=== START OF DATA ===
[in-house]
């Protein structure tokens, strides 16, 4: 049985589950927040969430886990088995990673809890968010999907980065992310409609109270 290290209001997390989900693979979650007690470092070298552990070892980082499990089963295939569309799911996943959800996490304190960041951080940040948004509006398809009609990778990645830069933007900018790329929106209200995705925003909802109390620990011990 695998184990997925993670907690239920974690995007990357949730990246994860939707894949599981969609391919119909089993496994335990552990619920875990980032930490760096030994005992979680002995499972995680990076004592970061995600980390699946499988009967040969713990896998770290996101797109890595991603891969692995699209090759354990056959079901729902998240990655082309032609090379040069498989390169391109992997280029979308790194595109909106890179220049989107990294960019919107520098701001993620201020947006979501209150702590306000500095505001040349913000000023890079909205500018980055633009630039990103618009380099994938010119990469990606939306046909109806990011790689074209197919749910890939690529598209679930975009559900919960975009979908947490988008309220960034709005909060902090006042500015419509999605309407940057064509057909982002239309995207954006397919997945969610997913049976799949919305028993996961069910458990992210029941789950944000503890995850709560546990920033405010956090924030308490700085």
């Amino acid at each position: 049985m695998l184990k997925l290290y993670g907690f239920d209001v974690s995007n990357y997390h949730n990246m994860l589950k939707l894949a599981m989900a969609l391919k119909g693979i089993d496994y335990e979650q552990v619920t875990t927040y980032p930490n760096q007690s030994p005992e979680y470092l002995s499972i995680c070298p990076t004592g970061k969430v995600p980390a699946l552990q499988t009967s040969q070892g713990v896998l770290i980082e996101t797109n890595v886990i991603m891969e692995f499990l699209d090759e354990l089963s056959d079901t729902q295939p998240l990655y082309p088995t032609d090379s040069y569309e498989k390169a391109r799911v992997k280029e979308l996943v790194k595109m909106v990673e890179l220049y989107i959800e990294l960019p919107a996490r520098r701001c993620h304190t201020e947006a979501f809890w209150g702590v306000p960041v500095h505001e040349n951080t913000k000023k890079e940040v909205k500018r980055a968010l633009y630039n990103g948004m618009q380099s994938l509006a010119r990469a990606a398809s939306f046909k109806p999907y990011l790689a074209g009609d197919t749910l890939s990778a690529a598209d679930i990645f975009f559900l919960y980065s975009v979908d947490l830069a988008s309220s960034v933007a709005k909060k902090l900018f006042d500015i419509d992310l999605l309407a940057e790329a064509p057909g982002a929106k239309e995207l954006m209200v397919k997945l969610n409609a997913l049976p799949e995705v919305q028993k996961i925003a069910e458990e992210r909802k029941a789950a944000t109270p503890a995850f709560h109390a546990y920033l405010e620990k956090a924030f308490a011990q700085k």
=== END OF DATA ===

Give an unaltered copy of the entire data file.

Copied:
[in-house]
């Protein structure tokens, strides 16, 4: 049985589950927040969430886990088995990673809890968010999907980065992310409609109270 290290209001997390989900693979979650007690470092070298552990070892980082499990089963295939569309799911996943959800996490304190960041951080940040948004509006398809009609990778990645830069933007900018790329929106209200995705925003909802109390620990011990 695998184990997925993670907690239920974690995007990357949730990246994860939707894949599981969609391919119909089993496994335990552990619920875990980032930490760096030994005992979680002995499972995680990076004592970061995600980390699946499988009967040969713990896998770290996101797109890595991603891969692995699209090759354990056959079901729902998240990655082309032609090379040069498989390169391109992997280029979308790194595109909106890179220049989107990294960019919107520098701001993620201020947006979501209150702590306000500095505001040349913000000023890079909205500018980055633009630039990103618009380099994938010119990469990606939306046909109806990011790689074209197919749910890939690529598209679930975009559900919960975009979908947490988008309220960034709005909060902090006042500015419509999605309407940057064509057909982002239309995207954006397919997945969610997913049976799949919305028993996961069910458990992210029941789950944000503890995850709560546990920033405010956090924030308490700085």
């Amino acid at each position: 049985m695998l184990k997925l290290y993670g907690f239920d209001v974690s995007n990357y997390h949730n990246m994860l589950k939707l894949a599981m989900a969609l391919k119909g693979i089993d496994y335990e979650q552990v619920t875990t927040y980032p930490n760096q007690s030994p005992e979680y470092l002995s499972i995680c070298p990076t004592g970061k969430v995600p980390a699946l552990q499988t009967s040969q070892g713990v896998l770290i980082e996101t797109n890595v886990i991603m891969e692995f499990l699209d090759e354990l089963s056959d079901t729902q295939p998240l990655y082309p088995t032609d090379s040069y569309e498989k390169a391109r799911v992997k280029e979308l996943v790194k595109m909106v990673e890179l220049y989107i959800e990294l960019p919107a996490r520098r701001c993620h304190t201020e947006a979501f809890w209150g702590v306000p960041v500095h505001e040349n951080t913000k000023k890079e940040v909205k500018r980055a968010l633009y630039n990103g948004m618009q380099s994938l509006a010119r990469a990606a398809s939306f046909k109806p999907y990011l790689a074209g009609d197919t749910l890939s990778a690529a598209d679930i990645f975009f559900l919960y980065s975009v979908d947490l830069a988008s309220s960034v933007a709005k909060k902090l900018f006042d500015i419509d992310l999605l309407a940057e790329a064509p057909g982002a929106k239309e995207l954006m209200v397919k997945l969610n409609a997913l049976p799949e995705v919305q028993k996961i925003a069910e458990e992210r909802k029941a789950a944000t109270p503890a995850f709560h109390a546990y920033l405010e620990k956090a924030f308490a011990q700085k």